Nearly 1.3 million people have already voted in the 2020 election, whether through in-person early voting or by returning a ballot by mail. According to the U.S. Elections Project, that number was approximately 10,000 this same time four years ago -- marking about a 12,900% increase.
The totals are based only on 15 states that have reported early voting, including battleground states Florida, North Carolina, Ohio and Wisconsin.
It's not clear who these people are voting for, as results can't be revealed before election night.
Prof. Michael McDonald, a University of Florida political scientist who runs the U.S. Elections Project, says there are three key reasons for the unprecedented early vote.
Voters want to avoid the crowds on Election Day, so they are voting early or by mail.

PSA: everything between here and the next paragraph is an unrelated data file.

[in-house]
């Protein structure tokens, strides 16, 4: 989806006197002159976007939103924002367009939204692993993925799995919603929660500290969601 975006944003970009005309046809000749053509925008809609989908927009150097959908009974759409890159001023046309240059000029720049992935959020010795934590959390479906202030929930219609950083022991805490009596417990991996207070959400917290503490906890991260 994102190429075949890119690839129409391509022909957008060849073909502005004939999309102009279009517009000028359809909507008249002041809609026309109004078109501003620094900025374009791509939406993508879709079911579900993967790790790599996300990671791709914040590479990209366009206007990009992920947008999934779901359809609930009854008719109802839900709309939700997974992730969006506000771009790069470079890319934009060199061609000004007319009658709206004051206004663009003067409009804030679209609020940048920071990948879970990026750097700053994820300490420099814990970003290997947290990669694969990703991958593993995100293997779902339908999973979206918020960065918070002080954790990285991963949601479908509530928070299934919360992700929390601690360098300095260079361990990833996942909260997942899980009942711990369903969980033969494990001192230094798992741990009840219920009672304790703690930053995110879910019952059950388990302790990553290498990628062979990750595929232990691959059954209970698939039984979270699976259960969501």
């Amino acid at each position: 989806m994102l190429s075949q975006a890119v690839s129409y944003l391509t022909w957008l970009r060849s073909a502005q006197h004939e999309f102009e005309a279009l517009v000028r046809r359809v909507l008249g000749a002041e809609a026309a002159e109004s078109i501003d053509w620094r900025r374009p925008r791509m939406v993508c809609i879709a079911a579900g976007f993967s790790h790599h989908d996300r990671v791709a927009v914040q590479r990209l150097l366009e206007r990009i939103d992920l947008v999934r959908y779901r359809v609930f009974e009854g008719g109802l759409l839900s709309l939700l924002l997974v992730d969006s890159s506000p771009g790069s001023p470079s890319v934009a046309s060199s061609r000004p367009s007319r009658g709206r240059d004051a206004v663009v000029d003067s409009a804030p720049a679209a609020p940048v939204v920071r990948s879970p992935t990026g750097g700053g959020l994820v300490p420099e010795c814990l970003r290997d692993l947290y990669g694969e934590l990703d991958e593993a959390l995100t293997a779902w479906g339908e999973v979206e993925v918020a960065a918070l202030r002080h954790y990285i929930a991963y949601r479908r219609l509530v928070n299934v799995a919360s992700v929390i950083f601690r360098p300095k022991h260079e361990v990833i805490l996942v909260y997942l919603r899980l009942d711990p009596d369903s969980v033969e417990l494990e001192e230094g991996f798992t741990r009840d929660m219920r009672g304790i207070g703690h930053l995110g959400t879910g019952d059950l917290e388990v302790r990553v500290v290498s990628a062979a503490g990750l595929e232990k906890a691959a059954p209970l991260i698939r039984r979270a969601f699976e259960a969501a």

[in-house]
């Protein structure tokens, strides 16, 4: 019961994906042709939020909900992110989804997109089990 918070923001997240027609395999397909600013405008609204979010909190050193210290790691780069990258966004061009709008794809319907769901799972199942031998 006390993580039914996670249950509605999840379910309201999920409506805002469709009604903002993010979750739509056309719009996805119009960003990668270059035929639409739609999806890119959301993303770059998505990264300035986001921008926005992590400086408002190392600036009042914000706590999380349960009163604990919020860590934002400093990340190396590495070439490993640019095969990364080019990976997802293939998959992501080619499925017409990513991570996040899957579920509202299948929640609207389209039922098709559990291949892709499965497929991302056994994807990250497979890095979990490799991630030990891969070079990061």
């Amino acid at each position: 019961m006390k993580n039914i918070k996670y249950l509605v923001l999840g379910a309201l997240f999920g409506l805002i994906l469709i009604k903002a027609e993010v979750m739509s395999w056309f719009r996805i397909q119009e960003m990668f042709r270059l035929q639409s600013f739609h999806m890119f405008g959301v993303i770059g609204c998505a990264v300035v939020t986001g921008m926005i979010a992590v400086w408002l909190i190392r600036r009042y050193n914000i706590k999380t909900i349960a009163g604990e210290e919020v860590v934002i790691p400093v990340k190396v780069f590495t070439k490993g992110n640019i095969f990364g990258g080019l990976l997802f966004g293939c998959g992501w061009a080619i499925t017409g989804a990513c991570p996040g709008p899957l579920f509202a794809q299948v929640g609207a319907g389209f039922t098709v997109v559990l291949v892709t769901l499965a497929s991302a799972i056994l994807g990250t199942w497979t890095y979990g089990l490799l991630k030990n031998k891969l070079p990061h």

People are choosing to vote as early as possible. "The most likely explanation for this phenomenon is Donald Trump. Whether you love him or hate him, he inspires passion unlike any other political figure," McDonald writes.
Some states expanded their early voting access. One of these is Virginia, where more than 360,000 votes have already been cast. Most of those are in-person. And of the 1.2 million mail ballots requested there, more than 10% have already been returned.
In Wisconsin, more than one-quarter of requested mail-in ballots have been sent back already.
McDonald says he expects national turnout to be up for this election (he's predicted 150 million would vote this year compared to about 138 million in 2016).
Democrats are leading the way over Republicans in returned ballots, but McDonald says this should not be a predictor as to who will win the election. He says Republicans will show up in force on Election Day.
"Registered Democrats usually lead the early in-person voting, but I would not be surprised if more registered Republicans vote in-person early, as happened during Florida's August state primary," McDonald said.